Posted by: J Nyman | May 4, 2008

Complacency About Pricing Can’t Be Sustained

Is the organic and sustainable food movement complacent about pricing?

Over breakfast, John and I were discussing organic milk. How we got onto that topic, I don’t know. Maybe it was the carton in front of us. However it came about, our conversation hasn’t yet left me. What has caught my attention was something that John read in a newspaper he found at the bottom of our firewood box. I’m trying not to dwell on the fact that we’re still lighting morning fires in May.

This article, possibly a year or more old, left John with a sense that there was soon going to be an oversupply of organic milk in Ontario. (Having looked into it a bit, there doesn’t seem to be consensus on this.) From this jumping off point, we started to speculate what would happen to the price premium and allowance for organic dairy farms to ship more milk than other producers.

(A basic overview of the Milk Quota system: Farmers purchase units of quota that allows them to ship milk from one cow per unit of quota and be guaranteed a steady price for the milk. Quota currently costs around $30,000.00 CDN per unit. Organic farmers get to ship more milk per unit of quota than conventional, giving them more return on investment.)

Presumably, if there were no supply shortage for organic milk, the price would go down for the consumer and the premiums that the dairy farmers are getting would disappear. In theory, organic milk would cost the same as conventional milk. As someone who buys organic milk, this would seem strange in a ‘Yeah! The Grocery Bill Fairy has been here!’ kind of way. I’m not sure the organic milk producers, who spent the time and energy to struggle through a long and expensive learning curve, would feel the same.

While I don’t know if this will happen anytime soon, it did bring up the idea that organic producers in general seem to be complacent about price. If they are concerned about the future of pricing, I’ve never heard tell. I have heard some not-certified, sustainable, ethical farmers getting vocal about the true cost of food, but rarely.

And why should they worry? Organic farmers are getting a premium over conventional farmers for everything from soup to nuts. Sustainable farmers generally are, as well. And, while part of the premium they get goes into more costly production in many cases, at least some of the extra cost is a result of an unbalanced supply and demand. There isn’t enough to go around, so the price goes up.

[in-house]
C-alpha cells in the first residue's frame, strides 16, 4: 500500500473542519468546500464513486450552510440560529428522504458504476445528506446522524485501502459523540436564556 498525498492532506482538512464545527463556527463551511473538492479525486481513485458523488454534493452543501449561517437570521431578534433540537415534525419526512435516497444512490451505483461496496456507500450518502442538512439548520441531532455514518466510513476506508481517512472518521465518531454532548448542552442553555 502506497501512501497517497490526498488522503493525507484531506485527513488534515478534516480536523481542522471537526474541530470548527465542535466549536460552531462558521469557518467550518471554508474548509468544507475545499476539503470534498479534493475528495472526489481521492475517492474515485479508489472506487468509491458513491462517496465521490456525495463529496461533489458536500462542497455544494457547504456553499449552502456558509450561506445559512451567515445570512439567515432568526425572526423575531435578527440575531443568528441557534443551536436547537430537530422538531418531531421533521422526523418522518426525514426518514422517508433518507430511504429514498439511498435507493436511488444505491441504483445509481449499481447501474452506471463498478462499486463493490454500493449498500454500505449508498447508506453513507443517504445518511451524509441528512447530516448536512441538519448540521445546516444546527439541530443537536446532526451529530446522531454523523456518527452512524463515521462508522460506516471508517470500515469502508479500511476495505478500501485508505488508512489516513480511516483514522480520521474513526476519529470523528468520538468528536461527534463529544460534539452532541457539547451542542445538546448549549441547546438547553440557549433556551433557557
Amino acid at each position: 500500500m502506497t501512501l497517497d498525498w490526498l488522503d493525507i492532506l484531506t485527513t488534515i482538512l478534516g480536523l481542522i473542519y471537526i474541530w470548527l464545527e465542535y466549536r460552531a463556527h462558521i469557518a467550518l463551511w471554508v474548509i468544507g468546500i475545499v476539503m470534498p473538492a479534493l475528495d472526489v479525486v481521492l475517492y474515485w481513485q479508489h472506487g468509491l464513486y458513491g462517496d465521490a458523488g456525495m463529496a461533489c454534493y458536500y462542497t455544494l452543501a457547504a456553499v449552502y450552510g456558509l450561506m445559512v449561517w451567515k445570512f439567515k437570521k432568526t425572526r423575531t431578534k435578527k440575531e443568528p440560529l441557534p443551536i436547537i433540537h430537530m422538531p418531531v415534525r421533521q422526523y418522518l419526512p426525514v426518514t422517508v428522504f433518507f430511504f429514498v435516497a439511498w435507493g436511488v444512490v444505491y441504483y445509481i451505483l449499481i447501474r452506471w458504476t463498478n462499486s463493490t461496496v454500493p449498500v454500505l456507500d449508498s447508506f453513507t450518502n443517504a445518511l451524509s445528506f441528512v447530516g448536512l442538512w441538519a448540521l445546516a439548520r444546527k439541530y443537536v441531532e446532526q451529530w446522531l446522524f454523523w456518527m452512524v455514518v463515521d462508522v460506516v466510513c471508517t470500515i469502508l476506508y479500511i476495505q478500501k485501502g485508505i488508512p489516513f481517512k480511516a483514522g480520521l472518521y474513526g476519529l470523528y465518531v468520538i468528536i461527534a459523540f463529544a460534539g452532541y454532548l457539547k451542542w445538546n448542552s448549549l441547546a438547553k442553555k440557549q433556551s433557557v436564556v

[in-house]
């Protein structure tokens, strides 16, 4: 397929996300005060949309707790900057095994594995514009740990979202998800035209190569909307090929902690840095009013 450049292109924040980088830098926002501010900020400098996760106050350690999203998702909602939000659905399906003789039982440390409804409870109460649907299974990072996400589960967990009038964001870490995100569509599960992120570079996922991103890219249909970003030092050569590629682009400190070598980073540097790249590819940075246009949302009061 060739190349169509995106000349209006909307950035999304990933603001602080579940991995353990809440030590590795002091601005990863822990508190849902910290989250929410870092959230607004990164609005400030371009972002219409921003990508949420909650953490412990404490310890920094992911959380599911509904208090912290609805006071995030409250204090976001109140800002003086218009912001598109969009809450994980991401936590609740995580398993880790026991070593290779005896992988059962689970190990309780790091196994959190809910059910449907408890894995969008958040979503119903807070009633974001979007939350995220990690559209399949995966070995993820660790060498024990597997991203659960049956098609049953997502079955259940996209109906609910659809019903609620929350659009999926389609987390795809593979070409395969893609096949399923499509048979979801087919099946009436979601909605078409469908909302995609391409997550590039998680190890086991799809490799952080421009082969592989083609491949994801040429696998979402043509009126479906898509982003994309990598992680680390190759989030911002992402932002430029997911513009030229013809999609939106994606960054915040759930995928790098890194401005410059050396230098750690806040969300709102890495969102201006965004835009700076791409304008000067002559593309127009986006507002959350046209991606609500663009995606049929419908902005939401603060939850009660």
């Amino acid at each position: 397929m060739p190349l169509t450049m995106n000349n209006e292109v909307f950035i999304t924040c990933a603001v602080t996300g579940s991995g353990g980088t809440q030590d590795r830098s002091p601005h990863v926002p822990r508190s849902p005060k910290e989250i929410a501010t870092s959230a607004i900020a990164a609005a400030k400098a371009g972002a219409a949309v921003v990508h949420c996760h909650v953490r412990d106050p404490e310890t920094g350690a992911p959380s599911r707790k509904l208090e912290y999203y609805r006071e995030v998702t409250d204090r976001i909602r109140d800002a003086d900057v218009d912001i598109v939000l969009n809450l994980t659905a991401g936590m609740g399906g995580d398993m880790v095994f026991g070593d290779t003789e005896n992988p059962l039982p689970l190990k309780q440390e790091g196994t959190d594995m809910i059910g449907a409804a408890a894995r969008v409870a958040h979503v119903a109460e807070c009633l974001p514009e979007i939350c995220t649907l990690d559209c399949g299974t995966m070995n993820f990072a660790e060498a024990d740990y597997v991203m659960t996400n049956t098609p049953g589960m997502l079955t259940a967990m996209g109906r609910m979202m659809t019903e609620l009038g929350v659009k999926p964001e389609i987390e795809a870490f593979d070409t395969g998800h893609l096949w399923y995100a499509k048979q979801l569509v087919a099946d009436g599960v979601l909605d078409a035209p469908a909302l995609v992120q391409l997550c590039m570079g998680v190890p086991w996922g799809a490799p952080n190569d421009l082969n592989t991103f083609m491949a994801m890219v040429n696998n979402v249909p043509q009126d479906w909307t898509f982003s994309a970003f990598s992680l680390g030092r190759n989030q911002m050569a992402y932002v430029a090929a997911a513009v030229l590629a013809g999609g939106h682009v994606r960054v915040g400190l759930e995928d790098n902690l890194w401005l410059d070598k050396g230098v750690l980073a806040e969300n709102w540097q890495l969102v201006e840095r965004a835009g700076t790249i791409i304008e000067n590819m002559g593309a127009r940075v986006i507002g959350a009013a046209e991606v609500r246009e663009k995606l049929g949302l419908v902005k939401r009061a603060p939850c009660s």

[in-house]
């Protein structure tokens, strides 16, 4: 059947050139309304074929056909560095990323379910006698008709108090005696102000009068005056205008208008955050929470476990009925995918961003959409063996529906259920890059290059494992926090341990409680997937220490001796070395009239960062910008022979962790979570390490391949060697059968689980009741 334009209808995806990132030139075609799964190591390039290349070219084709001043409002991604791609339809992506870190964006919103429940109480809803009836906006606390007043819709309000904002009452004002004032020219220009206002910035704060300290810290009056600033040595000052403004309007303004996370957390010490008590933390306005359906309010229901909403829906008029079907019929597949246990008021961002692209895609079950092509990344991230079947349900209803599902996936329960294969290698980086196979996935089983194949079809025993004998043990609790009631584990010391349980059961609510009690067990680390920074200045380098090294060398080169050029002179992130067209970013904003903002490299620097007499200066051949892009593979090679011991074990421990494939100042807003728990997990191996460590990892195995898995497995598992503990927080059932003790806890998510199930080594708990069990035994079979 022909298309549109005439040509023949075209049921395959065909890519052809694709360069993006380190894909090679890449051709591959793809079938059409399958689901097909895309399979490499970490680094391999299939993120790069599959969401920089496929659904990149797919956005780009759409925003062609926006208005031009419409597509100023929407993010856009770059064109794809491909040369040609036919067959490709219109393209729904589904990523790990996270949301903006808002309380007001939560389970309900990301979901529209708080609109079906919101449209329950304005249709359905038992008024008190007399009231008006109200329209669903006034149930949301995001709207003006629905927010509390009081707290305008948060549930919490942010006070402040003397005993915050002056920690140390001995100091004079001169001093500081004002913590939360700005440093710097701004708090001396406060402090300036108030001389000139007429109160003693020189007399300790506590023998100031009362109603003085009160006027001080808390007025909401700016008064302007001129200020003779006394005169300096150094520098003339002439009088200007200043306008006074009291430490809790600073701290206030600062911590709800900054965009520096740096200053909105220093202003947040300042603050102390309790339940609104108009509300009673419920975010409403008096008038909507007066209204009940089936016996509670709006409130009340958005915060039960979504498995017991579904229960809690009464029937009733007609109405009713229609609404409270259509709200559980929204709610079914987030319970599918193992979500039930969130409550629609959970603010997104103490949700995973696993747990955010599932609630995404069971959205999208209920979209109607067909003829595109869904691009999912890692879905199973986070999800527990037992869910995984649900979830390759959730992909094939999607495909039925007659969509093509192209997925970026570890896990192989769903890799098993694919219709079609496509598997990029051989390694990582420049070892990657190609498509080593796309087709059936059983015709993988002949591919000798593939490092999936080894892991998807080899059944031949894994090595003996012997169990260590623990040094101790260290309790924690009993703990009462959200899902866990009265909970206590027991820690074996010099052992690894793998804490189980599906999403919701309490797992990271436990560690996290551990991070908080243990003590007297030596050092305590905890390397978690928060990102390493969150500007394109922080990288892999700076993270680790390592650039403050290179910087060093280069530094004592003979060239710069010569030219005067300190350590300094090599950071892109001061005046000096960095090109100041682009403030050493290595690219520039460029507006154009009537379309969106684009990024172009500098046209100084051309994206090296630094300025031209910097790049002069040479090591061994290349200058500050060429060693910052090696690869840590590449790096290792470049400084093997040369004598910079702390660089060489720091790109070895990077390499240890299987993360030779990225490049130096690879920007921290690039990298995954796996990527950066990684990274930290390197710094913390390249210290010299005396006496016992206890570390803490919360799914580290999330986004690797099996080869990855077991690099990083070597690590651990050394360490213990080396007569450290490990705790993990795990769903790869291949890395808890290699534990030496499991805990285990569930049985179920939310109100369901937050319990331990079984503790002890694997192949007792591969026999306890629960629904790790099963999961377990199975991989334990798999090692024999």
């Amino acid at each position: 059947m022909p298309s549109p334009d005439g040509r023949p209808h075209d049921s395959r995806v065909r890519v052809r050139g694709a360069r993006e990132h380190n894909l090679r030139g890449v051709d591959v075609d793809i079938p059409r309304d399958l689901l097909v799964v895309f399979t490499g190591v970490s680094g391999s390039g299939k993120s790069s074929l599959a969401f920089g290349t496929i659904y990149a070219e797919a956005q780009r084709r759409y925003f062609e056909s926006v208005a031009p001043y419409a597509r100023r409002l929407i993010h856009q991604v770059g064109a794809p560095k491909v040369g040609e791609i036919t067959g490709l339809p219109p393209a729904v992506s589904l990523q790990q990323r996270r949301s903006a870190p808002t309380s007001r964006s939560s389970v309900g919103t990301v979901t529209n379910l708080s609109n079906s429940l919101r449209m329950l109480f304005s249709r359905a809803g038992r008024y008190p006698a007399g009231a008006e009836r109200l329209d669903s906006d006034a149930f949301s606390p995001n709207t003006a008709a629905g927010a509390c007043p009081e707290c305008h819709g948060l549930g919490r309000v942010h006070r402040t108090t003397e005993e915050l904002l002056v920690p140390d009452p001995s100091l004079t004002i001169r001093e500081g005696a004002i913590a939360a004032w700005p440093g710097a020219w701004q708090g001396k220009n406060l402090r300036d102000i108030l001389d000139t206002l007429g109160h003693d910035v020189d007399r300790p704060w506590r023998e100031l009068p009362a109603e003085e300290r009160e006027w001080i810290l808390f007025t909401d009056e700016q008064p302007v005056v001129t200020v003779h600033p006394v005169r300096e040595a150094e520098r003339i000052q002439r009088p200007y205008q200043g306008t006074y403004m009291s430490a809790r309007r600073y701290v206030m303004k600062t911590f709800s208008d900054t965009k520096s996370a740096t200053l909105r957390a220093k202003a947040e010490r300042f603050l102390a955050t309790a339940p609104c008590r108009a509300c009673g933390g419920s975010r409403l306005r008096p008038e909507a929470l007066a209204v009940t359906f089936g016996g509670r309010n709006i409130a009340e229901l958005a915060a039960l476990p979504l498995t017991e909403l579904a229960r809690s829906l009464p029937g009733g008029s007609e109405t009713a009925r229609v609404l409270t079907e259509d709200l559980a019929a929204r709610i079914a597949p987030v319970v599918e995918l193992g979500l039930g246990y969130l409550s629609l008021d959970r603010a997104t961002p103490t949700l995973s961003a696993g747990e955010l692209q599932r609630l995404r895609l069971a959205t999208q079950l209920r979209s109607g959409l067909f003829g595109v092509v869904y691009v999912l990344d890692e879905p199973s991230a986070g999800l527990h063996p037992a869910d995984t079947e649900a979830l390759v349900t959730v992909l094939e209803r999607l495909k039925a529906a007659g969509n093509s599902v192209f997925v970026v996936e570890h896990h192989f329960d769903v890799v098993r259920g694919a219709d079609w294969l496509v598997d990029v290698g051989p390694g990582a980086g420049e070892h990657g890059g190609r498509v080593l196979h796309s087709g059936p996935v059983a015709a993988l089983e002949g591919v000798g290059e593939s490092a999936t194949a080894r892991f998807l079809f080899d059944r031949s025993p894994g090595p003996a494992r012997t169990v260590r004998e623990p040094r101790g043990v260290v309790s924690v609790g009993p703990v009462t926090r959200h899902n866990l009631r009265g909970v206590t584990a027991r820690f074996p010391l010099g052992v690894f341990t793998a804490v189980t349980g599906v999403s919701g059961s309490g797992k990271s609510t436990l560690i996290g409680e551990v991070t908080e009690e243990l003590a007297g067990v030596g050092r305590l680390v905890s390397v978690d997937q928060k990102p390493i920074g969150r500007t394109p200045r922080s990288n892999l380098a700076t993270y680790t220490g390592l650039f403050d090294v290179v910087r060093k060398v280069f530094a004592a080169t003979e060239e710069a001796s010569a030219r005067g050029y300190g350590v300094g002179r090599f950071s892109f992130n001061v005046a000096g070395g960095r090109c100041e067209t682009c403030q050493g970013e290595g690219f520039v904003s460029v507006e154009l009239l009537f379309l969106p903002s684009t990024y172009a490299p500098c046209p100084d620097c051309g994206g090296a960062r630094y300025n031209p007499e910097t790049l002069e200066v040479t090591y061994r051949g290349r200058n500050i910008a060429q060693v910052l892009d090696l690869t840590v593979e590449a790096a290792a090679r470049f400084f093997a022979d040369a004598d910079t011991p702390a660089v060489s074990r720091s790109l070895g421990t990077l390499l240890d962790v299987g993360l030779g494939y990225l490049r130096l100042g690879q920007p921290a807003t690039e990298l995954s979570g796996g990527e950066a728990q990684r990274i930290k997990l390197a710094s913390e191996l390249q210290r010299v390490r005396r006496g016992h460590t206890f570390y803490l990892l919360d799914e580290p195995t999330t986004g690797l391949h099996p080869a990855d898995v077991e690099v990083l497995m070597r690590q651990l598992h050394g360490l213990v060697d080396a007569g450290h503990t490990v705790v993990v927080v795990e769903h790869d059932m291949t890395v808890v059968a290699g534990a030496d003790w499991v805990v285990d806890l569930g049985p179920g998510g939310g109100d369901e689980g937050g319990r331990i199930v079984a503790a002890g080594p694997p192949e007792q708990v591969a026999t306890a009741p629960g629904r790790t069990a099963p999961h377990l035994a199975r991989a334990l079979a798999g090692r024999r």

This is precisely why we should be concerned.

To think that once supply of ‘alternative food’ (I’m lumping certified organic with sustainable ethical production under that label) catches up with demand, the prices are going to level out somewhere near to conventional produce should strike fear into the hearts of anyone affected. Sure, in the entire food industry, it doesn’t seem likely to balance out in the near (or possibly distant) future. That’s not the issue. The problem is that the current price for conventionally produced food doesn’t represent the cost of production that the farmer bears. This is why so many farmers work full time off the farm. Their full time on-farm job doesn’t make enough to pay even minimum wage.

So, if producing food alternative food is often more expensive for the farmer, you’d think there would be widespread panic at the thought of prices going down to a level that can’t sustain those who are there now. As a producer of non-certified, more organic every year, ethical food, I’m forever putting energy into educating people about the true cost of food. I’m frequently telling people that a wheat farmer makes $0.14 per loaf of bread.

Sure, alternative producers are getting a premium price compared to conventional food prices but try comparing the cost of alternative food against the cost of producing it. Suddenly, what looked like a tidy income for the farmer looks pretty meager.

And look further to the bargain basement food in our grocery stores. Somebody want to speculate on what kind of corners have to be cut to get prices that low? Anyone want to consider the health and animal welfare results of drastically cutting corners on food production? (Think about what has to happen in to production phase of cheap clothes and the level of quality that results and you’ll have a fair parallel, I’d say.)

So, yes, I’d say the alternative food producers are somewhat complacent. To be happy with prices inflated by a supply and demand discrepancy is like driving in the dark with your lights off. You might be cruising along now but you won’t see the ‘Bridge Out’ sign until you’re in the drink.

At some point, supply of good clean food will match demand. Ideally, by then, consumers will be aware that, though they thought they were paying premium will realize that what they were really doing was meeting cost of production. Including a wage for the farmer. Sounds reasonable to me.

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